This article reports data from the process evaluation of a randomised controlled trial of peer-led sex education in English secondary schools. Data from 52 focus group discussions in 19 schools and selected items from a questionnaire survey completed by 7770 students in 1998/99 are used to compare student views on teacher- and peer-led sex education. Questionnaire data show that a significantly greater proportion of students taught by peer educators than teachers felt that sex education was enjoyable, engaging and useful to them. Data also show that a slightly greater proportion of students taught by teachers felt the classroom was well controlled. Data from an analysis of the focus group discussions are used to explore and illustrate factors which students associated with the acceptability and satisfaction of the peer-led intervention. The importance of peer educator empathy and similarity with students is highlighted and data show how these characteristics are associated with peer educators' choice of teaching methods, the content of lessons and the sexual values and attitudes they espouse. The influence of contextual factors like student prior expectations and experiences of relationships with teachers, school environment and norms are considered along with the potential influence of the research process on responses.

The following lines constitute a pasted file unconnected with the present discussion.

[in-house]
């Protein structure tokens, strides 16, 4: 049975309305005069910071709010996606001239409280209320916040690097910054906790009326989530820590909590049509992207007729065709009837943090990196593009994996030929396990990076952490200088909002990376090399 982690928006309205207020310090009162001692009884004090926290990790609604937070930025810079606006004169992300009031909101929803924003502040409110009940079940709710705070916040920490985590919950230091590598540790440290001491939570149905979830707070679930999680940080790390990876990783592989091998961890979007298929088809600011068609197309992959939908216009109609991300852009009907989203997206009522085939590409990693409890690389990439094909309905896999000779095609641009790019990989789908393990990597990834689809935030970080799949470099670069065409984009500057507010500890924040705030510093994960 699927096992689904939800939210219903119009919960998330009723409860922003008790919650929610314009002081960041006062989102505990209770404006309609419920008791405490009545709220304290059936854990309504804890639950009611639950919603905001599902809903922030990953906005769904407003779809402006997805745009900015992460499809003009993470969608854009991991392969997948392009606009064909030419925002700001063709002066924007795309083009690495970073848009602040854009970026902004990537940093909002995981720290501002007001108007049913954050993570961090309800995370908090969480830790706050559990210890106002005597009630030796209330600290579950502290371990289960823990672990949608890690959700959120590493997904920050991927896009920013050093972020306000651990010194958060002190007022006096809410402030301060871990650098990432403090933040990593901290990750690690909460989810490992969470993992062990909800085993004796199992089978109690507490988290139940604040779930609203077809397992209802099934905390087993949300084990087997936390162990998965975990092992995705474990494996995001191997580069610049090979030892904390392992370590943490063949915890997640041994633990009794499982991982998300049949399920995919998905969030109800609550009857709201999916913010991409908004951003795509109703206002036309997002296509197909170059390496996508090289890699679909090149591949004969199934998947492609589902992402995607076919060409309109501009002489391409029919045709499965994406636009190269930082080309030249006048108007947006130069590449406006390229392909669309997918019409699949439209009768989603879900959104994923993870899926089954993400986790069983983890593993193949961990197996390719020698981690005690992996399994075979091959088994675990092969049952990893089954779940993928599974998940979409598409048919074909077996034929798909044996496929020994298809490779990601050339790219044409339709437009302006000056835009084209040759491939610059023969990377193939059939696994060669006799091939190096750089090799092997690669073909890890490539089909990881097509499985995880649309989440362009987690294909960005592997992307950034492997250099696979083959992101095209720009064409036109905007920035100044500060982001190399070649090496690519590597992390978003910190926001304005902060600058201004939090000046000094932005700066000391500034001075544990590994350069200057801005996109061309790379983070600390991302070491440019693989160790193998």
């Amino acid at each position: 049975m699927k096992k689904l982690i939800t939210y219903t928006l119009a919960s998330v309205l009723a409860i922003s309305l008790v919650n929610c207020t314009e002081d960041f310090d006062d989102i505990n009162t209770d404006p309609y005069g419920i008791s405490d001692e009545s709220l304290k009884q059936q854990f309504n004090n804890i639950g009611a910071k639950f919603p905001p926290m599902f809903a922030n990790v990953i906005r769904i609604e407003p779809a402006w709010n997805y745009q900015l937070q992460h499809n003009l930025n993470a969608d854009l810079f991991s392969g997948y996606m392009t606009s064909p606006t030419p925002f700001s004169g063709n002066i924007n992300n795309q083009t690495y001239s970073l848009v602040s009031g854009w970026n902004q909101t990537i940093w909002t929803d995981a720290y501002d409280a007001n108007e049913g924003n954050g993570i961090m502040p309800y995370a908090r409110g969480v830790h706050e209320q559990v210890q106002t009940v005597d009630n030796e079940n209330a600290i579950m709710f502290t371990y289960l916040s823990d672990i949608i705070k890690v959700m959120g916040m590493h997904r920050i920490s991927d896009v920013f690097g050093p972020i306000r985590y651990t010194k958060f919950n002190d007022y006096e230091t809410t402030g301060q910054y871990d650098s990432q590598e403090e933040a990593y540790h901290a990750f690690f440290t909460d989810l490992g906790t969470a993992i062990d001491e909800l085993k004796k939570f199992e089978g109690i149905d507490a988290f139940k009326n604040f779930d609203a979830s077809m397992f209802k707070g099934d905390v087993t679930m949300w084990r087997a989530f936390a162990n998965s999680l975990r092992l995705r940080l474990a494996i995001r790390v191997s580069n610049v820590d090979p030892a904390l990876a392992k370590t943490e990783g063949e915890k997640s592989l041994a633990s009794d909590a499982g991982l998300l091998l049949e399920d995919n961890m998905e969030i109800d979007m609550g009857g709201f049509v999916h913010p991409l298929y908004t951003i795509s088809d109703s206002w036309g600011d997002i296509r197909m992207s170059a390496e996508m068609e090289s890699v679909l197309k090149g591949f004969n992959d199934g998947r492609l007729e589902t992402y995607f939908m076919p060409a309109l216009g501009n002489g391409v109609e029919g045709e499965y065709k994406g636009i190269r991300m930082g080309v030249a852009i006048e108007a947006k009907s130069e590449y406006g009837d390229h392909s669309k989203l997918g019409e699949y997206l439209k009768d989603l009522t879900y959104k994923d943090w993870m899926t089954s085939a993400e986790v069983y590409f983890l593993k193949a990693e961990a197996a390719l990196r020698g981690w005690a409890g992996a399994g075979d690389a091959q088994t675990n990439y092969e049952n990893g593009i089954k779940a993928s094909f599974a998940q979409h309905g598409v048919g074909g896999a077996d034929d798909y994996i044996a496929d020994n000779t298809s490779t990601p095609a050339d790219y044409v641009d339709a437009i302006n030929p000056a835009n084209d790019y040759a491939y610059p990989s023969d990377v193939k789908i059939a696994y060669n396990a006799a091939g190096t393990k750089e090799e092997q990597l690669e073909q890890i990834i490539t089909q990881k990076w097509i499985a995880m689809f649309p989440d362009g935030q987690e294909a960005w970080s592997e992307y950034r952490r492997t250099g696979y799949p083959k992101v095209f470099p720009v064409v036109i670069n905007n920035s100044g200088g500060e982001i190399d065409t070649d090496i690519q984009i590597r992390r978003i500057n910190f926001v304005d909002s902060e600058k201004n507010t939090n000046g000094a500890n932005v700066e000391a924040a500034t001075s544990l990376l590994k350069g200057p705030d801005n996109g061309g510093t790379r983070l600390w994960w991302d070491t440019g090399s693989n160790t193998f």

Forrest, S., Strange, V., Oakley, A., & team, &. T. R. (2002). A Comparison of Students' Evaluations of a Peer-delivered Sex Education Programme and Teacher-led Provision. Sex Education: Sexuality, Society and Learning, 2(3), 195-214. https://doi.org/10.1080/1468181022000025776